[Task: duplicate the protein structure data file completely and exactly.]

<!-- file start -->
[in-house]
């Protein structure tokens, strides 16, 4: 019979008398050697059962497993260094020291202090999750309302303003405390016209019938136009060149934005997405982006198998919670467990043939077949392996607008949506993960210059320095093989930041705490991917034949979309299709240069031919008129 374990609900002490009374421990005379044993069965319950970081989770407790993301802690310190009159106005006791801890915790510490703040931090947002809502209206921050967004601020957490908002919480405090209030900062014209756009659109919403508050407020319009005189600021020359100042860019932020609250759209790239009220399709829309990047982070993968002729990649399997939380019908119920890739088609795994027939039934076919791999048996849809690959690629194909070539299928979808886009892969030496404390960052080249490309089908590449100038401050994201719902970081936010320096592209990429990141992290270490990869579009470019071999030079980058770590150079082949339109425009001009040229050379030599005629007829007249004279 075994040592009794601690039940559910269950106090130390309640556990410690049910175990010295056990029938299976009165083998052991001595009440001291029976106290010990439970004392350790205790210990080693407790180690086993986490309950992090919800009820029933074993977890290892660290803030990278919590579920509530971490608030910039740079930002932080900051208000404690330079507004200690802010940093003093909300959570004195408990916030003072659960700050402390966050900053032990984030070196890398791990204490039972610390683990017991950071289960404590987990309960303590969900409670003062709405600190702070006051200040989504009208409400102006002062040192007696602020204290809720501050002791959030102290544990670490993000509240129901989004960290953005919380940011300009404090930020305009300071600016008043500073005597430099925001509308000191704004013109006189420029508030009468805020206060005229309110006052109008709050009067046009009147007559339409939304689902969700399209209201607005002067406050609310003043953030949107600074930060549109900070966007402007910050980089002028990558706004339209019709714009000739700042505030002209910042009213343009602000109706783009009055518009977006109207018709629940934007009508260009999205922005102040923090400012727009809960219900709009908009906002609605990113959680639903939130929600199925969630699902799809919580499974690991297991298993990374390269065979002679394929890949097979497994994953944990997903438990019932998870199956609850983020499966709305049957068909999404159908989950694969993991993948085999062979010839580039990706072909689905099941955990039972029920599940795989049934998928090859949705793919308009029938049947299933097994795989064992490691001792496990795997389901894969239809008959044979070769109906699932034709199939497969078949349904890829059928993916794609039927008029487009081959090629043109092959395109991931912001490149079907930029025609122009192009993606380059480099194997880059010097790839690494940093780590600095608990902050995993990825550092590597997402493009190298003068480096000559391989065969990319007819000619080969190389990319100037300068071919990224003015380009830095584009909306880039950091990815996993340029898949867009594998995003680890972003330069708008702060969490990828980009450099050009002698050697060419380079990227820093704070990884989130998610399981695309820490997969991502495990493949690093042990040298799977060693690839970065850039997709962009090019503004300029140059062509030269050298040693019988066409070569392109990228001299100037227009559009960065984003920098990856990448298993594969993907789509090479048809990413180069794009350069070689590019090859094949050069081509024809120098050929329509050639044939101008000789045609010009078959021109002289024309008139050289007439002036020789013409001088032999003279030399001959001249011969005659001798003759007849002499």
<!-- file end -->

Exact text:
[in-house]
């Protein structure tokens, strides 16, 4: 019979008398050697059962497993260094020291202090999750309302303003405390016209019938136009060149934005997405982006198998919670467990043939077949392996607008949506993960210059320095093989930041705490991917034949979309299709240069031919008129 374990609900002490009374421990005379044993069965319950970081989770407790993301802690310190009159106005006791801890915790510490703040931090947002809502209206921050967004601020957490908002919480405090209030900062014209756009659109919403508050407020319009005189600021020359100042860019932020609250759209790239009220399709829309990047982070993968002729990649399997939380019908119920890739088609795994027939039934076919791999048996849809690959690629194909070539299928979808886009892969030496404390960052080249490309089908590449100038401050994201719902970081936010320096592209990429990141992290270490990869579009470019071999030079980058770590150079082949339109425009001009040229050379030599005629007829007249004279 075994040592009794601690039940559910269950106090130390309640556990410690049910175990010295056990029938299976009165083998052991001595009440001291029976106290010990439970004392350790205790210990080693407790180690086993986490309950992090919800009820029933074993977890290892660290803030990278919590579920509530971490608030910039740079930002932080900051208000404690330079507004200690802010940093003093909300959570004195408990916030003072659960700050402390966050900053032990984030070196890398791990204490039972610390683990017991950071289960404590987990309960303590969900409670003062709405600190702070006051200040989504009208409400102006002062040192007696602020204290809720501050002791959030102290544990670490993000509240129901989004960290953005919380940011300009404090930020305009300071600016008043500073005597430099925001509308000191704004013109006189420029508030009468805020206060005229309110006052109008709050009067046009009147007559339409939304689902969700399209209201607005002067406050609310003043953030949107600074930060549109900070966007402007910050980089002028990558706004339209019709714009000739700042505030002209910042009213343009602000109706783009009055518009977006109207018709629940934007009508260009999205922005102040923090400012727009809960219900709009908009906002609605990113959680639903939130929600199925969630699902799809919580499974690991297991298993990374390269065979002679394929890949097979497994994953944990997903438990019932998870199956609850983020499966709305049957068909999404159908989950694969993991993948085999062979010839580039990706072909689905099941955990039972029920599940795989049934998928090859949705793919308009029938049947299933097994795989064992490691001792496990795997389901894969239809008959044979070769109906699932034709199939497969078949349904890829059928993916794609039927008029487009081959090629043109092959395109991931912001490149079907930029025609122009192009993606380059480099194997880059010097790839690494940093780590600095608990902050995993990825550092590597997402493009190298003068480096000559391989065969990319007819000619080969190389990319100037300068071919990224003015380009830095584009909306880039950091990815996993340029898949867009594998995003680890972003330069708008702060969490990828980009450099050009002698050697060419380079990227820093704070990884989130998610399981695309820490997969991502495990493949690093042990040298799977060693690839970065850039997709962009090019503004300029140059062509030269050298040693019988066409070569392109990228001299100037227009559009960065984003920098990856990448298993594969993907789509090479048809990413180069794009350069070689590019090859094949050069081509024809120098050929329509050639044939101008000789045609010009078959021109002289024309008139050289007439002036020789013409001088032999003279030399001959001249011969005659001798003759007849002499």